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Training a Young Thoroughbred that is Fresh Off the Track

Submitted by member: Britney

I am on the verge of purchasing a 6-year-old OTTB, who had been turned out, and is now very lightly started and accepting light contact. Bringing a horse along from this point is not something that I have done before, and I have been riding (spoiled too) a very obedient and well-trained Warmblood. I have watched Bernie’s very helpful videos, and I believe I understand not to use clashing aids, to use simple commands, have a light seat, use a mild bit, etc. What I would like to know is what is recommended in terms of time. How many days a week do you recommend riding an OTTB? For how long do you ride each session? What signs are there before you start to advance with them (i.e. to start introducing poles) and then on to jumping? How long do you wait to introduce lead changes and then flying lead changes? Are there some telltale signs that a horse is ready to move on or not?  How do you know when the horse is ready for more?

Answer by Jim Wofford

Hi Britney,

First of all, let’s deal with your over-all question; how many days a week do I recommend that you ride your OTTB?  At the beginning, I want you to ride seven days a week. Don’t ride for long, 30-45 minute is plenty. During that period, you will have to experiment with your training pattern, to find out what works best for you and your horse. By this, I mean that in a perfect world, you would walk out in the field on a long, or preferably loose rein, for 10-15 minutes before returning to your arena to start more technical work. My thinking is this: an OTTB is going to be tense and we need to relax him first before we try to teach him any new skills. I say “experiment” because you might find he is so nervous when he comes out of his stall that before riding him outside you are better off to let him jog (and canter, if he will do it quietly) in your ring. Listen to your horse, and he will tell you how you’re doing.

Later on in your education as a rider, I want you to learn the dressage training scale, but right now just remember this simple rule: “Calm, forward, straight.” If your OTTB is not calm, it will be hard to teach him a new skill correctly. Teach him to walk, trot, and canter quietly in both directions. After a while, he should take both leads quietly. If he still associates canter with gallop, teach him a walk-to-canter transition. This has a calming effect on the canter for some horses. Once he is calm, you can start to work on “forward,” by which I mean that he learns to respond to pressure from your lower legs. This should involve simple transitions from walk to trot, trot to walk, and so on. Review Bernie Traurig’s video on non-clashing your aids before you start this series of exercises. At some point introduce turns on the forehand. Study the aids and the requirements before you start so you have a clear idea of what you are about to teach your horse. Teach turn on the forehand to your horse along the wall so that you have a guide to his motion. Once he turns on the forehand quietly, move on to leg-yielding, again along the wall. You can do leg-yielding at the walk and the trot, but never the canter. (Later on, you can ask for shoulder-in at all three paces.)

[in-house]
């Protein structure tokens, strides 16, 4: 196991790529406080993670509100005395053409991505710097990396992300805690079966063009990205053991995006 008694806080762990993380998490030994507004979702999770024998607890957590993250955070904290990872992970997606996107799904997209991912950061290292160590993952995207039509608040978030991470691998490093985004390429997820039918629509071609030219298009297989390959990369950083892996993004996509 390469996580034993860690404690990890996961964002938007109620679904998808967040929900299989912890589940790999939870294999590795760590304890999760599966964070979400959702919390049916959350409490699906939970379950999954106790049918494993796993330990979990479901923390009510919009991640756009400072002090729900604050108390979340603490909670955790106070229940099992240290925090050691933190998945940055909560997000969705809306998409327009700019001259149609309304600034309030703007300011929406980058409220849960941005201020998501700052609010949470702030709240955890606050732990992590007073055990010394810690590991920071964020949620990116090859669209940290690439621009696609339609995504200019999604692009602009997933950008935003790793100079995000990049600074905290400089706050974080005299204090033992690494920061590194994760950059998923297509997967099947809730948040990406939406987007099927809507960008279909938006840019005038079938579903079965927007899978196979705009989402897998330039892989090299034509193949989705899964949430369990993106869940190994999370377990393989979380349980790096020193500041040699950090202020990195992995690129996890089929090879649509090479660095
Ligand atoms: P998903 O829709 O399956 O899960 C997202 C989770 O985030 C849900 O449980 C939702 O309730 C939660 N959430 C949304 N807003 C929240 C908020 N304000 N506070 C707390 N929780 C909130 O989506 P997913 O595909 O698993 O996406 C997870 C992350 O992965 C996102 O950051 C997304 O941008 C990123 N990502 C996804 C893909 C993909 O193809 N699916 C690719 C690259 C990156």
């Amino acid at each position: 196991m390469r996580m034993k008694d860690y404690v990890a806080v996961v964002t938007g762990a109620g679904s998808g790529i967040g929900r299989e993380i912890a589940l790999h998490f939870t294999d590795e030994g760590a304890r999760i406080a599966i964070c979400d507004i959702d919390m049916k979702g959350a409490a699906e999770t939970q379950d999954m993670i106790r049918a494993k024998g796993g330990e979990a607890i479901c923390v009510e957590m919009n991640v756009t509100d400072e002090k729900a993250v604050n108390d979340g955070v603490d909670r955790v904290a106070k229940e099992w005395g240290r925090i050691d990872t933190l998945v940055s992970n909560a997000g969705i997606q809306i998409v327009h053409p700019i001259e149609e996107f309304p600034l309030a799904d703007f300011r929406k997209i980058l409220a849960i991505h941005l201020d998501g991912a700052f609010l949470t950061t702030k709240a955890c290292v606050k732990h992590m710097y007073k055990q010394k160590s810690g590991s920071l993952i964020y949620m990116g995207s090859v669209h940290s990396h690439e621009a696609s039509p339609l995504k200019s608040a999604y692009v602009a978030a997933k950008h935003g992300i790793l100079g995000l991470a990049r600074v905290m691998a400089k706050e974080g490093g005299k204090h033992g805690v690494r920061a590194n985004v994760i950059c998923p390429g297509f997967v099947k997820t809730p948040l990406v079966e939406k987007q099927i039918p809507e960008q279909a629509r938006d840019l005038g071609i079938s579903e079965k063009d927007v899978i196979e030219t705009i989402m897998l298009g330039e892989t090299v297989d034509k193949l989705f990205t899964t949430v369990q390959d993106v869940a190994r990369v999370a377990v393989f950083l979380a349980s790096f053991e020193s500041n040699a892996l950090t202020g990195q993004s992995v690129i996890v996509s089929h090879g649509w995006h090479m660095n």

Note that only after I have established basic control of my horse do I then introduce him to poles on the ground. I would put a few poles down in the arena, and lead him by hand over them first, then mount and walk over the same poles alongside an older, wiser horse. Once your OTTB decides that poles are an acceptable part of his day, you can start to walk and trot over the poles on his own. Later on, you can canter these poles, but calmness is still your primary goal. Keep in mind that if your horse is becoming more excited during the training session, there is a chance that you are asking him too much too soon, or asking him the right thing in the wrong way. Depending on your own situation, get regular professional help as an examination of your progress, and as a short-cut to progress. You don’t have to reinvent equitation: myself and others have already made the mistake you are about to make, and we will tell you how to avoid it, if only you will seek the answer.

Finally, try to finish each day’s work walking your OTTB outside on a loose rein, and think for a moment how lucky we are, to live a life filled with horses. Good luck!